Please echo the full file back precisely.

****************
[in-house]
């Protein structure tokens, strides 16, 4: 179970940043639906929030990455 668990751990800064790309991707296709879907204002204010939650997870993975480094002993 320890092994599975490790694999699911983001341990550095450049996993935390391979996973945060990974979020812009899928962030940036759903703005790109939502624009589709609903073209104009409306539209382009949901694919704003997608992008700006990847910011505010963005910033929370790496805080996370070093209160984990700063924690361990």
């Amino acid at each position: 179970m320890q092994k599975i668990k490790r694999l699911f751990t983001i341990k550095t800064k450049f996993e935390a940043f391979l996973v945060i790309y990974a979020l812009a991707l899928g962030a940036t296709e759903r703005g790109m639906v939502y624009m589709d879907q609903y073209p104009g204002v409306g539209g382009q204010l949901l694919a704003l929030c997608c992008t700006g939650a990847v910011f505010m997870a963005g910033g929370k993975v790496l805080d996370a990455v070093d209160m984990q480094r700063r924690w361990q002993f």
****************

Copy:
[in-house]
């Protein structure tokens, strides 16, 4: 179970940043639906929030990455 668990751990800064790309991707296709879907204002204010939650997870993975480094002993 320890092994599975490790694999699911983001341990550095450049996993935390391979996973945060990974979020812009899928962030940036759903703005790109939502624009589709609903073209104009409306539209382009949901694919704003997608992008700006990847910011505010963005910033929370790496805080996370070093209160984990700063924690361990």
């Amino acid at each position: 179970m320890q092994k599975i668990k490790r694999l699911f751990t983001i341990k550095t800064k450049f996993e935390a940043f391979l996973v945060i790309y990974a979020l812009a991707l899928g962030a940036t296709e759903r703005g790109m639906v939502y624009m589709d879907q609903y073209p104009g204002v409306g539209g382009q204010l949901l694919a704003l929030c997608c992008t700006g939650a990847v910011f505010m997870a963005g910033g929370k993975v790496l805080d996370a990455v070093d209160m984990q480094r700063r924690w361990q002993f």